Freedom Flyer Fall 2000 Cover

Freedom Flyer 34

the official newsletter of the
Freedom Party of Ontario

Fall 2000

In the article below, police accuse members of the Northern Alliance of being 'urban terrorists'. So far, none of the police allegations have been supported by any evidence. The last two paragraphs in the article have nothing to do with the Northern Alliance, though their inclusion in the article is highly suspect.

Article electronically reproduced from:

The London Free Press

December 3, 1999

Cops fear racism may ignite

By Hank Daniszewski
and Brodie Fenlon
Free Press Reporters

London police are keeping an eye on a right-wing extremist group called Northern Alliance operating in the city, a group described by an investigator as "urban terrorists."

Its members organized a "straight pride" protest at London's annual Gay Pride march this summer, Det. Supt. Dave Lucio said.

Northern Alliance is a small group of white men, most in their 20s and 30s, Lucio said. He wouldn't disclose the exact number of members.

Lucio said the group meets regularly, recruits members and is potentially violent toward members of minority groups it has targeted.

"If you're someone that they hate, I would suggest that they are a significant threat to you," he said. "These people are basically urban terrorists."

Although Northern Alliance as a group has never been charged with an offence, individual members have been charged with assault and other violent crimes, Lucio said.

The group is also associated with a network of right-wing groups across the continent, including the Heritage Front, the Ku Klux Klan and the World Church Of The Creator, he said.

On Nov. 1, London police sent individual letters to seven members of the group, directing them to attend a Nov. 21 meeting at the police station.

The letter said police had a responsibility to "inform and educate" the public about Northern Alliance's activities, but were giving the group a chance to express its views.

No one showed up for the meeting, Lucio said.

Police then made a confidential presentation and showed a videotape to London's race relations committee depicting the activities of Northern Alliance.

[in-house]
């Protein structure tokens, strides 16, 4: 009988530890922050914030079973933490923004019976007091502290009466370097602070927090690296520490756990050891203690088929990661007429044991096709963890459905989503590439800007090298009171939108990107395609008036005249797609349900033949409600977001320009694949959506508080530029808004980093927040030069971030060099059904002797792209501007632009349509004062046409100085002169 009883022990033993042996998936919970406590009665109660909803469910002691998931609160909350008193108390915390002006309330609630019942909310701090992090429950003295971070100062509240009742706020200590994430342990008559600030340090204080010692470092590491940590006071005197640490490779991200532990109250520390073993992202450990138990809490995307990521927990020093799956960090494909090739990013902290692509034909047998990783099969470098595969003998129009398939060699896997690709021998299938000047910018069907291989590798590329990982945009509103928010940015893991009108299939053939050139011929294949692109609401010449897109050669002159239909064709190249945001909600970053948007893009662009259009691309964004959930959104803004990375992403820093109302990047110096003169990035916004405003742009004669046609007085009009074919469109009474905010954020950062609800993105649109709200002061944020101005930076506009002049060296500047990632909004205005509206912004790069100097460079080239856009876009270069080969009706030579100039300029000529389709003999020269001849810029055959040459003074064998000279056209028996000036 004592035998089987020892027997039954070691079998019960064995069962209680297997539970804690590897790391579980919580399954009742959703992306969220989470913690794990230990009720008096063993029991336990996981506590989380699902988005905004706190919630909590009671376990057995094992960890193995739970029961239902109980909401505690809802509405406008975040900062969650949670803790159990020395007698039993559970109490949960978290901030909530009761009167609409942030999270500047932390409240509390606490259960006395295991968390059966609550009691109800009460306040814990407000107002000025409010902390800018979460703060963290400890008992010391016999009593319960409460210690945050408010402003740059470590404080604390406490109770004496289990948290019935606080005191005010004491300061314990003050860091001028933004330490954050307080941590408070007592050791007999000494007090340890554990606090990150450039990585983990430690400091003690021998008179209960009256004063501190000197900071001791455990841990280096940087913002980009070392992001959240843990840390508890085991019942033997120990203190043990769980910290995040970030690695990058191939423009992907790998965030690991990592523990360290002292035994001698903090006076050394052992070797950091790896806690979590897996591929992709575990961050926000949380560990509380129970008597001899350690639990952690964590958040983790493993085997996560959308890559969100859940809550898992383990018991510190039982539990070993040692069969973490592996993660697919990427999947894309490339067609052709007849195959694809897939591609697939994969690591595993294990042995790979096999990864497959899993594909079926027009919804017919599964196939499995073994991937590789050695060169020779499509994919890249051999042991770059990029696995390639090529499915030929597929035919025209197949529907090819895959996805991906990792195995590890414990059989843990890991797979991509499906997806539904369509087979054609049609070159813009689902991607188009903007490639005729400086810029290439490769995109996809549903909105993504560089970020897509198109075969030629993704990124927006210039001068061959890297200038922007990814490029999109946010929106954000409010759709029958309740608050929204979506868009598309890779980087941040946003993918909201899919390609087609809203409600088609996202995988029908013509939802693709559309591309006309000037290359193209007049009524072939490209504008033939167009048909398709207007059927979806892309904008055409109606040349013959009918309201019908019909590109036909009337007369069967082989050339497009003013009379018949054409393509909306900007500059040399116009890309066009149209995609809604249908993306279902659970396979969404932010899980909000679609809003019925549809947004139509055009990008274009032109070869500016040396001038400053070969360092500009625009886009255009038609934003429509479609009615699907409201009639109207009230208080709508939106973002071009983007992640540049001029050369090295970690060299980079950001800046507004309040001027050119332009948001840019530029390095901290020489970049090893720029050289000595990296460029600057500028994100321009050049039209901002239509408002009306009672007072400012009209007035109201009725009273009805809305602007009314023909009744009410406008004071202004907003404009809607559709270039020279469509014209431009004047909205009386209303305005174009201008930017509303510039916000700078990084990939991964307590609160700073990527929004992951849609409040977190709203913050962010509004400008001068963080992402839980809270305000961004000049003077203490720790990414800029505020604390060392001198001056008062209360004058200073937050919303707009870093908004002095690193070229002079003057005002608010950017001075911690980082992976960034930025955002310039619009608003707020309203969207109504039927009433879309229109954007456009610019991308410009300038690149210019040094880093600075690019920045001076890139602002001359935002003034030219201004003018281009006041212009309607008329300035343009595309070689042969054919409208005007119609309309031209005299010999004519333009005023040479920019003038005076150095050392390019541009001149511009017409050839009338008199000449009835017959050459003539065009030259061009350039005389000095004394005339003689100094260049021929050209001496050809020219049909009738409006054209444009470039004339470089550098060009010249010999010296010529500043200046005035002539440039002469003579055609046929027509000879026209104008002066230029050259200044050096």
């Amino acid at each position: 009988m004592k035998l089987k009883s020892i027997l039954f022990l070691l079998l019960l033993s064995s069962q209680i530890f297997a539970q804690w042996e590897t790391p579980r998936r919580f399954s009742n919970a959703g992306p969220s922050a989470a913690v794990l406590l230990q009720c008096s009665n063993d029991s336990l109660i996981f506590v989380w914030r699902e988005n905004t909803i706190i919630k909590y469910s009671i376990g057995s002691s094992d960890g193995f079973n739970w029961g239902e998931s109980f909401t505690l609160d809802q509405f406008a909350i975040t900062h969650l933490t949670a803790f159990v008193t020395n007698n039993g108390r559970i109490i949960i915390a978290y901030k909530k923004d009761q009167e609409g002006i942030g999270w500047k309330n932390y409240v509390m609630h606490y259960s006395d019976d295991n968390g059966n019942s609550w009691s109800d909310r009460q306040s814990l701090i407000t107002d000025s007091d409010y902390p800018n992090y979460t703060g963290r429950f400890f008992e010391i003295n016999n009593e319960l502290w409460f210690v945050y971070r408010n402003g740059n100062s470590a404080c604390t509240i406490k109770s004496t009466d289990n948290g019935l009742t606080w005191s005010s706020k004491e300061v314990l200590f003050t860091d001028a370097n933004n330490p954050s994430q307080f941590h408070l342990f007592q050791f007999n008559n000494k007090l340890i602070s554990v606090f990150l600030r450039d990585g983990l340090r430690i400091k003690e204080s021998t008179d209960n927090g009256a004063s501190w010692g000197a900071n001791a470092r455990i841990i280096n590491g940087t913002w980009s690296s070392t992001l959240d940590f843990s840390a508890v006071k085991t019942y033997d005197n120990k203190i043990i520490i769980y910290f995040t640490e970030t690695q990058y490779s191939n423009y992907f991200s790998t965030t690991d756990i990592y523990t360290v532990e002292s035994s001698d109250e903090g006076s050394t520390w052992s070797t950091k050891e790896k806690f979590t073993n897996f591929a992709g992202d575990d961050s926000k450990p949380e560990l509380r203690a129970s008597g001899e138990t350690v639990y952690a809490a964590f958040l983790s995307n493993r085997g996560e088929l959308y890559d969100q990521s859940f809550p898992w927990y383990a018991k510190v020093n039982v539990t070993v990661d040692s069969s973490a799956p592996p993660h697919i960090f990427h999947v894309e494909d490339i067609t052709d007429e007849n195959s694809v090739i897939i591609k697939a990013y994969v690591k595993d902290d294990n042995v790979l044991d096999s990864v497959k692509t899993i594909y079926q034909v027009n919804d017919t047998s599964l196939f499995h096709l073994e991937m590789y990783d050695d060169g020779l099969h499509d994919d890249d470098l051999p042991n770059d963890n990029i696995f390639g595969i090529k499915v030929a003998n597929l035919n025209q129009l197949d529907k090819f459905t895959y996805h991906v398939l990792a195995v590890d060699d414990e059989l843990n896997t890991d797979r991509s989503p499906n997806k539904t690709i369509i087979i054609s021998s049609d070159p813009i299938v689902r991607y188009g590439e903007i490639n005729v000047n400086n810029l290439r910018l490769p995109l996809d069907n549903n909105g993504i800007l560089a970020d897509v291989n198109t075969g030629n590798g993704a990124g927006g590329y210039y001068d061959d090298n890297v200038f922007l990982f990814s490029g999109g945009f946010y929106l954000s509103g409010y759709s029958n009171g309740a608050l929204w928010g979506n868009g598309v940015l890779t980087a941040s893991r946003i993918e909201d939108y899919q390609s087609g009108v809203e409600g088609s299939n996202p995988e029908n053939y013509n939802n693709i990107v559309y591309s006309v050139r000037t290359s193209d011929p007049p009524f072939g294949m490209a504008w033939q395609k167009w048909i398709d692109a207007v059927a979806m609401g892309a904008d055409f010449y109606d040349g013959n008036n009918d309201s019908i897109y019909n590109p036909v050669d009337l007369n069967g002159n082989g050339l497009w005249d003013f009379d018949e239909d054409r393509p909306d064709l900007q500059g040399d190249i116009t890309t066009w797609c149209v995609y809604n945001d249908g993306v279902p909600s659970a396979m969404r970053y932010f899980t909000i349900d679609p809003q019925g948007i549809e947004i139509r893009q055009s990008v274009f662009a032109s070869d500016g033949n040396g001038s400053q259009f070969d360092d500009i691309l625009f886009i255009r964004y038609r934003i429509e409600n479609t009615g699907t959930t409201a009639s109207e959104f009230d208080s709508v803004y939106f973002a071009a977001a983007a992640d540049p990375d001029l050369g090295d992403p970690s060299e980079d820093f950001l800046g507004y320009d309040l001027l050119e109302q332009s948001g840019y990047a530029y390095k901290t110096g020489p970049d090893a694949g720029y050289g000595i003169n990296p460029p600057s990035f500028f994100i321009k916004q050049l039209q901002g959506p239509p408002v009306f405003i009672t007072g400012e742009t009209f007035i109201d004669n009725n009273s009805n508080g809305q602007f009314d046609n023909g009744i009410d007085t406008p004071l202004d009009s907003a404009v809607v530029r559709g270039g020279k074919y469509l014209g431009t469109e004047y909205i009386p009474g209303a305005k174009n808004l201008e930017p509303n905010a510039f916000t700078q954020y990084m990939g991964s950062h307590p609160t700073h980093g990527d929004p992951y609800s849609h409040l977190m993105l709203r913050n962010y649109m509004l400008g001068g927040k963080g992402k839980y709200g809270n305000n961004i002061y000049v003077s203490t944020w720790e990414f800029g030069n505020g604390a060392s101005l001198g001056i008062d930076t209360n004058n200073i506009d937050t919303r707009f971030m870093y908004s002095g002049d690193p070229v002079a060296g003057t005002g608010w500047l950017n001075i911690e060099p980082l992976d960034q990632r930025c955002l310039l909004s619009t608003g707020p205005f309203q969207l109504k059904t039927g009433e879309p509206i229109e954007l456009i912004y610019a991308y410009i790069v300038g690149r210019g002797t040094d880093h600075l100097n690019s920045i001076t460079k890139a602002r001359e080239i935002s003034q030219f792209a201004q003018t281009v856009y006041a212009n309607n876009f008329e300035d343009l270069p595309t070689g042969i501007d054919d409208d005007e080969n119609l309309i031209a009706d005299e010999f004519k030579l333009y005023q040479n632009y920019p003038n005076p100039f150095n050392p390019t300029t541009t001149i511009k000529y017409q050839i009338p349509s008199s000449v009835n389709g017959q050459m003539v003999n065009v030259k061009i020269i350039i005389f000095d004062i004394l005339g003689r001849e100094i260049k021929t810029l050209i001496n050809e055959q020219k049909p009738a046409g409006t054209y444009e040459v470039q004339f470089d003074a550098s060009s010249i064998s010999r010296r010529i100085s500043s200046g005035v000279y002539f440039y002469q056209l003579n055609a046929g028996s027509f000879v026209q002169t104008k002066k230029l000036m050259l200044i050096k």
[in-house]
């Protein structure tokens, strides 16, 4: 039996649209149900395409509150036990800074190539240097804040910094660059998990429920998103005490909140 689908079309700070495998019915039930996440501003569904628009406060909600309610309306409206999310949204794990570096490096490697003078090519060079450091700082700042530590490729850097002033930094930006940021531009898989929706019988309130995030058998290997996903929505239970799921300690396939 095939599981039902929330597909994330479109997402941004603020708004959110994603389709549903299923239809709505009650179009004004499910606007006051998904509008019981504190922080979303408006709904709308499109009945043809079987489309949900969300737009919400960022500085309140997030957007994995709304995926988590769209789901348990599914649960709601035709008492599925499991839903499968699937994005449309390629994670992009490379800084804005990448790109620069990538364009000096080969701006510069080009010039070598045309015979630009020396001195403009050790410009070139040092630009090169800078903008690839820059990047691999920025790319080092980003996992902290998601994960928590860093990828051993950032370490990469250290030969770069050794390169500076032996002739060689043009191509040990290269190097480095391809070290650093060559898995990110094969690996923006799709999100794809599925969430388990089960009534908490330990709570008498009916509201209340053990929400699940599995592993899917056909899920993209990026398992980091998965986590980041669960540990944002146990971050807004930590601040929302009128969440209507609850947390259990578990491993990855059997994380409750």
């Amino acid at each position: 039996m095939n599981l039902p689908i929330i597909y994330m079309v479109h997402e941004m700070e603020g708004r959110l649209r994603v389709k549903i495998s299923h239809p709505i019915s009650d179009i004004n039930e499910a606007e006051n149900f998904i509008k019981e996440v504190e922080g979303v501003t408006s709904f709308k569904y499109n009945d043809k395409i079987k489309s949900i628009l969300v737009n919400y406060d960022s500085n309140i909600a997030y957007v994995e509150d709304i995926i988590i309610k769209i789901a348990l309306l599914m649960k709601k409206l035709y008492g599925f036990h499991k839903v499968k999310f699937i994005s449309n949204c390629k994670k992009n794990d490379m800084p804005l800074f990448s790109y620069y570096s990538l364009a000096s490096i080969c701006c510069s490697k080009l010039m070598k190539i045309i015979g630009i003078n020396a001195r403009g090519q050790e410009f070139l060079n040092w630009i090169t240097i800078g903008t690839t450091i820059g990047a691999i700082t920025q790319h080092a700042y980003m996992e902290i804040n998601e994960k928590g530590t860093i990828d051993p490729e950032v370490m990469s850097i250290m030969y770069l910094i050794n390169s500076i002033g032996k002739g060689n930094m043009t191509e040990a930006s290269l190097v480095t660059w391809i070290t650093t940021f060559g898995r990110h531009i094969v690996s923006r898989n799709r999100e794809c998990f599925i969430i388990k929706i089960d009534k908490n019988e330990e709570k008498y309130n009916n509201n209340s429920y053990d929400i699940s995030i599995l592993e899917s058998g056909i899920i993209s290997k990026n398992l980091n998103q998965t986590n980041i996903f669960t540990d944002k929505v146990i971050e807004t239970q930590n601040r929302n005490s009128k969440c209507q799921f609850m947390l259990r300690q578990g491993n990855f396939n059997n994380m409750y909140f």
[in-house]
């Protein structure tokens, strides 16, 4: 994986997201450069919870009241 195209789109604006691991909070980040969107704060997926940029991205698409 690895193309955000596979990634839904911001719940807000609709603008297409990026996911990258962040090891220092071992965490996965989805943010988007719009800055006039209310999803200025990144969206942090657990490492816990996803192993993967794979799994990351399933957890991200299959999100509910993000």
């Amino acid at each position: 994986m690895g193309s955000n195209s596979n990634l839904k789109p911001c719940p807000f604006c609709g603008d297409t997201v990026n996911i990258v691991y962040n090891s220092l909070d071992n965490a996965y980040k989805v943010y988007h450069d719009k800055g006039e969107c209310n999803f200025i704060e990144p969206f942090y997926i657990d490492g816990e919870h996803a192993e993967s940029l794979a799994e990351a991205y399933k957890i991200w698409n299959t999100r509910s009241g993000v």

Contacted yesterday, committee chairperson Harold Usher refused to comment, saying he knew nothing about the group or its existence.

Lucio said police couldn't afford to ignore the group's existence any longer.

"You make them aware that you know who they are and then you make the people whom their hate is directed at aware so they can act appropriately," said Lucio.

A news release published yesterday on a Web site maintained by the Toronto-based Canadian Association of Free Expression Inc. blasted London police for "behaving like a political police force."

The association's director, Paul Fromm, a well-known right-wing activist, called the letter police sent to Northern Alliance members an "outrageous" attack on free speech and said "Heads should roll."

Raphael Bergmann, a London construction worker, is also quoted in the news release, boasting about the publicity generated by the "straight pride" march.

Lucio angrily denies police action was political. "This has nothing to do with politics. This has to do with curbing violence in our community."

Fromm did not return calls yesterday and Bergmann could not be reached.

Meanwhlle, Oxford OPP are investigating reports an individual in the Thamesford area is affiliated with World Church of the Creator and has placed two ads in a Woodstock newspaper for a "Racial Loyalist's Clubhouse."

Oxford OPP Const. Shawn Kivell said the information has been sent to the OPP's hate crimes branch in Orillia.

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